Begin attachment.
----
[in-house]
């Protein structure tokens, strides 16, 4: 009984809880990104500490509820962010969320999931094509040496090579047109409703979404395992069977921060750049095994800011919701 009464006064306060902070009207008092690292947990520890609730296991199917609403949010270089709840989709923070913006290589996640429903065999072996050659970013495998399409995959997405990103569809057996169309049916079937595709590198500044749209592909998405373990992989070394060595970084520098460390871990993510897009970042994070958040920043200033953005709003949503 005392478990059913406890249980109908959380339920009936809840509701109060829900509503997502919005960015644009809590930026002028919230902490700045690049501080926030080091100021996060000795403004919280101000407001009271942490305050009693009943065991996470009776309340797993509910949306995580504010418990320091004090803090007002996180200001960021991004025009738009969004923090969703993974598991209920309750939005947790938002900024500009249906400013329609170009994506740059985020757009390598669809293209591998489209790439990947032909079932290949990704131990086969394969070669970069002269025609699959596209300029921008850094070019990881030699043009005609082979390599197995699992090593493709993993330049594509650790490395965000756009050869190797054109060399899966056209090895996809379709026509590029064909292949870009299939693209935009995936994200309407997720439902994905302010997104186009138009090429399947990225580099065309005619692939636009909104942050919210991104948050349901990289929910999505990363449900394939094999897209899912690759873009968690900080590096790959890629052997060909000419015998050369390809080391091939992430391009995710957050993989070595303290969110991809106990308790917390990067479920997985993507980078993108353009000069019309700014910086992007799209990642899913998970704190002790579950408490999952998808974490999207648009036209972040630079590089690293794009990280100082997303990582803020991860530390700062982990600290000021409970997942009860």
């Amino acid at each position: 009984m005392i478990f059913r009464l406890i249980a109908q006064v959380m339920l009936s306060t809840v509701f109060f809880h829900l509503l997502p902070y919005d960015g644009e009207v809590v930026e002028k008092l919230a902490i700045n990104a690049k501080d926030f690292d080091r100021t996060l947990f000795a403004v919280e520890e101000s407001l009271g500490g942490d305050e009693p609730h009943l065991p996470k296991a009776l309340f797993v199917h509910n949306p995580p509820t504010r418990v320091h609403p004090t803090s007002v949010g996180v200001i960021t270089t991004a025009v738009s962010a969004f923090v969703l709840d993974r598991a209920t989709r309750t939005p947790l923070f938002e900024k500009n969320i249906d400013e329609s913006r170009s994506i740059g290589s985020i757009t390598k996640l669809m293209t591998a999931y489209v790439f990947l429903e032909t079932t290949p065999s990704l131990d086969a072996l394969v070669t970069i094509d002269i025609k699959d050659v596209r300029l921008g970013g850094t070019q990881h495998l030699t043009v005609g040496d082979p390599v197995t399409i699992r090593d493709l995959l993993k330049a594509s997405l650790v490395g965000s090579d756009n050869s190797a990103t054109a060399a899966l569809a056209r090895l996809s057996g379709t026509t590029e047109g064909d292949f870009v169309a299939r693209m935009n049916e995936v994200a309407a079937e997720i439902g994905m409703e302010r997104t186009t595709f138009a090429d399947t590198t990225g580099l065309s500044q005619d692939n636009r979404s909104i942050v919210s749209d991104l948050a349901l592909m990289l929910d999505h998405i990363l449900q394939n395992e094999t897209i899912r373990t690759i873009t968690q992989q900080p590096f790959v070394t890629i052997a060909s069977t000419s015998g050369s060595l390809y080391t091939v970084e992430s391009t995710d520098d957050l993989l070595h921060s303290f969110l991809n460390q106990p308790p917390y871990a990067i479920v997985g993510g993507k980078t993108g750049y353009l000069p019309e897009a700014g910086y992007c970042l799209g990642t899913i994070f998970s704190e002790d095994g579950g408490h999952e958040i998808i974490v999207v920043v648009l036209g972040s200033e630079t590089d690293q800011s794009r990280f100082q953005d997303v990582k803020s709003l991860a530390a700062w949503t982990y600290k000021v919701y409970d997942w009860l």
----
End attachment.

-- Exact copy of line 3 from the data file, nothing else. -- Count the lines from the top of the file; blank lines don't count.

């Amino acid at each position: 009984m005392i478990f059913r009464l406890i249980a109908q006064v959380m339920l009936s306060t809840v509701f109060f809880h829900l509503l997502p902070y919005d960015g644009e009207v809590v930026e002028k008092l919230a902490i700045n990104a690049k501080d926030f690292d080091r100021t996060l947990f000795a403004v919280e520890e101000s407001l009271g500490g942490d305050e009693p609730h009943l065991p996470k296991a009776l309340f797993v199917h509910n949306p995580p509820t504010r418990v320091h609403p004090t803090s007002v949010g996180v200001i960021t270089t991004a025009v738009s962010a969004f923090v969703l709840d993974r598991a209920t989709r309750t939005p947790l923070f938002e900024k500009n969320i249906d400013e329609s913006r170009s994506i740059g290589s985020i757009t390598k996640l669809m293209t591998a999931y489209v790439f990947l429903e032909t079932t290949p065999s990704l131990d086969a072996l394969v070669t970069i094509d002269i025609k699959d050659v596209r300029l921008g970013g850094t070019q990881h495998l030699t043009v005609g040496d082979p390599v197995t399409i699992r090593d493709l995959l993993k330049a594509s997405l650790v490395g965000s090579d756009n050869s190797a990103t054109a060399a899966l569809a056209r090895l996809s057996g379709t026509t590029e047109g064909d292949f870009v169309a299939r693209m935009n049916e995936v994200a309407a079937e997720i439902g994905m409703e302010r997104t186009t595709f138009a090429d399947t590198t990225g580099l065309s500044q005619d692939n636009r979404s909104i942050v919210s749209d991104l948050a349901l592909m990289l929910d999505h998405i990363l449900q394939n395992e094999t897209i899912r373990t690759i873009t968690q992989q900080p590096f790959v070394t890629i052997a060909s069977t000419s015998g050369s060595l390809y080391t091939v970084e992430s391009t995710d520098d957050l993989l070595h921060s303290f969110l991809n460390q106990p308790p917390y871990a990067i479920v997985g993510g993507k980078t993108g750049y353009l000069p019309e897009a700014g910086y992007c970042l799209g990642t899913i994070f998970s704190e002790d095994g579950g408490h999952e958040i998808i974490v999207v920043v648009l036209g972040s200033e630079t590089d690293q800011s794009r990280f100082q953005d997303v990582k803020s709003l991860a530390a700062w949503t982990y600290k000021v919701y409970d997942w009860l």